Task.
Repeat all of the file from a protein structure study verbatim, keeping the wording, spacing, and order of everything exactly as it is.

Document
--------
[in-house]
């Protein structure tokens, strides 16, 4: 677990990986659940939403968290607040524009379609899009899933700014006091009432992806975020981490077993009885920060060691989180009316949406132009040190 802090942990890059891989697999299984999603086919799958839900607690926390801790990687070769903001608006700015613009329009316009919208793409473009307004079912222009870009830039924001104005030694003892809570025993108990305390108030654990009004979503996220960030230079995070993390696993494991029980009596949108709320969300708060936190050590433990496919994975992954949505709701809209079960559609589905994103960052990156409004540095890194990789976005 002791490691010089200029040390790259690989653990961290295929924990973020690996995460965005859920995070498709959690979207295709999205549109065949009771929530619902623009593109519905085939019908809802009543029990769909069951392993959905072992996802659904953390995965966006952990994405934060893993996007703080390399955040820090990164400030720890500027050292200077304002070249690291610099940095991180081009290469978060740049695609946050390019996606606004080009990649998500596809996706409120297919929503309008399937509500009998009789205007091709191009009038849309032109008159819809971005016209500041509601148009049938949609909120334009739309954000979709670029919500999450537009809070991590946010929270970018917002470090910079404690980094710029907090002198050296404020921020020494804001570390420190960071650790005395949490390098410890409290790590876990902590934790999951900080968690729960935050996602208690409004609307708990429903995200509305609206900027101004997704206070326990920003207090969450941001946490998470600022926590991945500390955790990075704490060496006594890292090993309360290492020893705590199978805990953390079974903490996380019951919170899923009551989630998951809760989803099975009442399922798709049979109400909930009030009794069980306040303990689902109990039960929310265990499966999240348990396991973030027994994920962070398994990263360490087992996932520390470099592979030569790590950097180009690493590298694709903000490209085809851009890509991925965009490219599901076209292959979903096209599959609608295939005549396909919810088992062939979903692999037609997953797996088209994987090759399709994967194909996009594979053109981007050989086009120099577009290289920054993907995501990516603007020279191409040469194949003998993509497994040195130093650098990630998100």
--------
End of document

[in-house]
């Protein structure tokens, strides 16, 4: 677990990986659940939403968290607040524009379609899009899933700014006091009432992806975020981490077993009885920060060691989180009316949406132009040190 802090942990890059891989697999299984999603086919799958839900607690926390801790990687070769903001608006700015613009329009316009919208793409473009307004079912222009870009830039924001104005030694003892809570025993108990305390108030654990009004979503996220960030230079995070993390696993494991029980009596949108709320969300708060936190050590433990496919994975992954949505709701809209079960559609589905994103960052990156409004540095890194990789976005 002791490691010089200029040390790259690989653990961290295929924990973020690996995460965005859920995070498709959690979207295709999205549109065949009771929530619902623009593109519905085939019908809802009543029990769909069951392993959905072992996802659904953390995965966006952990994405934060893993996007703080390399955040820090990164400030720890500027050292200077304002070249690291610099940095991180081009290469978060740049695609946050390019996606606004080009990649998500596809996706409120297919929503309008399937509500009998009789205007091709191009009038849309032109008159819809971005016209500041509601148009049938949609909120334009739309954000979709670029919500999450537009809070991590946010929270970018917002470090910079404690980094710029907090002198050296404020921020020494804001570390420190960071650790005395949490390098410890409290790590876990902590934790999951900080968690729960935050996602208690409004609307708990429903995200509305609206900027101004997704206070326990920003207090969450941001946490998470600022926590991945500390955790990075704490060496006594890292090993309360290492020893705590199978805990953390079974903490996380019951919170899923009551989630998951809760989803099975009442399922798709049979109400909930009030009794069980306040303990689902109990039960929310265990499966999240348990396991973030027994994920962070398994990263360490087992996932520390470099592979030569790590950097180009690493590298694709903000490209085809851009890509991925965009490219599901076209292959979903096209599959609608295939005549396909919810088992062939979903692999037609997953797996088209994987090759399709994967194909996009594979053109981007050989086009120099577009290289920054993907995501990516603007020279191409040469194949003998993509497994040195130093650098990630998100």